The Raven

1963

Action / Comedy / Fantasy / Horror

28
Rotten Tomatoes Critics - Certified Fresh 92%
Rotten Tomatoes Audience - Upright 64%
IMDb Rating 6.7 10 8304

Synopsis


Uploaded By: OTTO
Downloaded 16,689 times
October 14, 2014 at 02:37 AM

Director

Cast

Jack Nicholson as Rexford Bedlo
Boris Karloff as Dr. Scarabus
Vincent Price as Dr. Erasmus Craven
Peter Lorre as Dr. Adolphus Bedlo
1080p
1.23 GB
1920*1080
English
Approved
23.976 fps
1hr 26 min
P/S 5 / 11

Movie Reviews

Reviewed by tarryrob 9 / 10

Raving About Roger Corman's The Raven

Raving About Roger Corman's The Raven (1963) Every October my daughter and I pick up a few spooky movies to get into the Halloween groove. This year, I had the pleasure of introducing her to one of my all time favorite horror comedy classics, Director Roger Corman's "The Raven." The screenplay is adapted (VERY loosely) from the famous Edgar Allan Poe poem. This is one of Corman's many American International Picture adaptations of Edgar Allan Poe's works, and one of his best.

As the king of "b" horror movies, Corman knew had to make the most out of a tight budget. His stylish films consistently used good source material, well written screenplays, lavish set designs, locations, props, costumes and great horror stars. "The Raven" boasts no less a cast than Vincent Price, Boris Karloff, Peter Lorre, Jack Nicholson, and 60's scream queen Helen Court – a mind boggling cast given that this is a low budget film.

Pairing horror legends Price, Lorre, and Karloff was indeed a momentous occasion and the stars make the most of it. Any semblance to Poe's Gothic poem pretty much ends after Vincent Price reads the first few lines (brilliantly recited despite its brevity) at the intro of the movie. Afterwards, screenplay writer Richard Matheson takes the sombre mood of the original poem and turns it on its ear with his original comic screenplay.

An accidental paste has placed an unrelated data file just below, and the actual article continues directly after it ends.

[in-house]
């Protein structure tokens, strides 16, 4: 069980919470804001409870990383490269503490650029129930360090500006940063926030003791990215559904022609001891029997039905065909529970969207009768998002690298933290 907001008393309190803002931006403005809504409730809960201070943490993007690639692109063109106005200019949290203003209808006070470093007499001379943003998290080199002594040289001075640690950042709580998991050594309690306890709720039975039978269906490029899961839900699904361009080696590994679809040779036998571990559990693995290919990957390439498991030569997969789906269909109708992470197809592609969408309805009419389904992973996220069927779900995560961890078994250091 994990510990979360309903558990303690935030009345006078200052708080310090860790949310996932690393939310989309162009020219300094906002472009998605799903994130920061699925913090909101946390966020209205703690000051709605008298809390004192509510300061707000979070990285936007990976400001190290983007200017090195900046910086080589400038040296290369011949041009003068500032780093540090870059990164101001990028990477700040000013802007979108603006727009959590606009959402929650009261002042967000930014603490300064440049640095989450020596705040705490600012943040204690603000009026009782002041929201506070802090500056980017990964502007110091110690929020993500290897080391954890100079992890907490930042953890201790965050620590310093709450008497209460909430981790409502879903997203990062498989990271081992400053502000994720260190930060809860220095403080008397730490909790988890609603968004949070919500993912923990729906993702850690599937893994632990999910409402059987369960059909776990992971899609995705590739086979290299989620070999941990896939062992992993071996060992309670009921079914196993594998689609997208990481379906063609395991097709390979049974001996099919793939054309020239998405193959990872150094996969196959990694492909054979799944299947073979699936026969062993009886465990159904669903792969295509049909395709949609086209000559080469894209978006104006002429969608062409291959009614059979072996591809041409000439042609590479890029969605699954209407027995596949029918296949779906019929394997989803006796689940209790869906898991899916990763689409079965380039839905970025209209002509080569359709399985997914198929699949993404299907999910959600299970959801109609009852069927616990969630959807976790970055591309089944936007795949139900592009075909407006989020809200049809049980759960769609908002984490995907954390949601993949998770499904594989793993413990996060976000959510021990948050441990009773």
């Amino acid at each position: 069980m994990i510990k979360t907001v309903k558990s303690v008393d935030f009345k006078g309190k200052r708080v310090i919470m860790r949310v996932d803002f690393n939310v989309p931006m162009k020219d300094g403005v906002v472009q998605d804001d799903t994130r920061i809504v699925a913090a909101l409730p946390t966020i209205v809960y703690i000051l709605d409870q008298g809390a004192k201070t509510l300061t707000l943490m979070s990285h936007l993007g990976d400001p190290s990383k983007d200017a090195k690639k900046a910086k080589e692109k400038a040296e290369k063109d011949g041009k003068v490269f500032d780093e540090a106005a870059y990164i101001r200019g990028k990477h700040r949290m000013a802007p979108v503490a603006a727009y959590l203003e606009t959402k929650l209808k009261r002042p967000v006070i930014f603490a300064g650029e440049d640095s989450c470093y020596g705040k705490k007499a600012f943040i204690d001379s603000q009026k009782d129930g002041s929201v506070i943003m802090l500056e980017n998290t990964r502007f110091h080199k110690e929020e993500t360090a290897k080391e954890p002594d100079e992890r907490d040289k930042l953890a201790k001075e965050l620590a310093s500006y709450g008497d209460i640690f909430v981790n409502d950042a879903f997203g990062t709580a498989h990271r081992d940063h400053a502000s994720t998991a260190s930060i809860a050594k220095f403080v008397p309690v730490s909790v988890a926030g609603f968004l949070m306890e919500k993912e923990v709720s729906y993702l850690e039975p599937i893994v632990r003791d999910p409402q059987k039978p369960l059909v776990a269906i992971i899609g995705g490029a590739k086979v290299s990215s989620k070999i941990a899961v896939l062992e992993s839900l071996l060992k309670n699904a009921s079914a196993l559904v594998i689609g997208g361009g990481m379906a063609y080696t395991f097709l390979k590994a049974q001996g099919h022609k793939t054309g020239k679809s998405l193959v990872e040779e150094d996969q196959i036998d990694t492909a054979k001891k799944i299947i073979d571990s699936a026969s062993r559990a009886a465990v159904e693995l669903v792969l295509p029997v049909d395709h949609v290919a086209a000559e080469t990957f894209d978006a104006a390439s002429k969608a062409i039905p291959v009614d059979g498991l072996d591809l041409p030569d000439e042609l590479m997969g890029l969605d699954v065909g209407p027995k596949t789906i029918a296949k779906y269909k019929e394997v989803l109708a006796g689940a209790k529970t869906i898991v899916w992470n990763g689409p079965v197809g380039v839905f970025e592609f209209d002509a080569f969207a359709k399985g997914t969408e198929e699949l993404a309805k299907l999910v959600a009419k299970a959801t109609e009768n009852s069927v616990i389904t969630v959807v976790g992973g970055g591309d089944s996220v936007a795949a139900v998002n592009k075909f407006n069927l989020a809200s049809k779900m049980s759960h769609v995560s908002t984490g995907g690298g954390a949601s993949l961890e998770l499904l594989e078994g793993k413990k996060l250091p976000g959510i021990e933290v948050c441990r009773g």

At the outset of the film, we learn that Price's character (Dr.Craven – a wizard) has lost his wife Lenore (Helen Court) and has long mourned her loss. He's interrupted in the midst of his grief by "a tapping at his door." Price opens the door to find himself confronted by a raven (Peter Lorre). The raven, it turns out, can talk and is actually a rascally wizard named Dr Bedlo who has been enchanted by the evil wizard Dr Scarabus (Boris Karloff). He entreats the amazed doctor to help him become a man again.

Richard Matheson's screenplay provides the actors with some wonderful comedy dialog with which to work. Price and Lorre had been previous teamed in Tales of Terror, and their styles blend beautifully together – they are a scream! They set about concocting a potion in set designer Daniel's Haller's creepily atmospheric dungeon. After much fumbling, Price finally manages to restore Lorre's human head, but his body remains that of a giant human sized raven. Seeing Lorre strut his stuff in the Big Bird raven costume is almost worth the DVD price by itself! Once restored, Lorre swears revenge on Dr Scarabus. He asks for Price's help. But the doctor refuses until Lorre's character spots a portrait of Price's long lost wife and remarks that he's seen the woman at Scarabus' castle. The two set off for the castle along with Price's daughter (Olive Sturgess) and Bedlo's son (played by a young delightfully hammy Jack Nicholson).

When Lorre and Price reach the castle, the fireworks begin – figuratively and literally. It's clear these three horror icons are having the time of their lives, hilariously spoofing their monster screen personas. Dated special effects (though fine for their day) detract little from the final magical showdown between Karloff and Price.

I never get sick of seeing this movie and happily give it a rave review! Grab the popcorn and enjoy.

Rob Rheubottom Winnipeg, MB Canada

Reviewed by The_Void 9 / 10

Pure Magic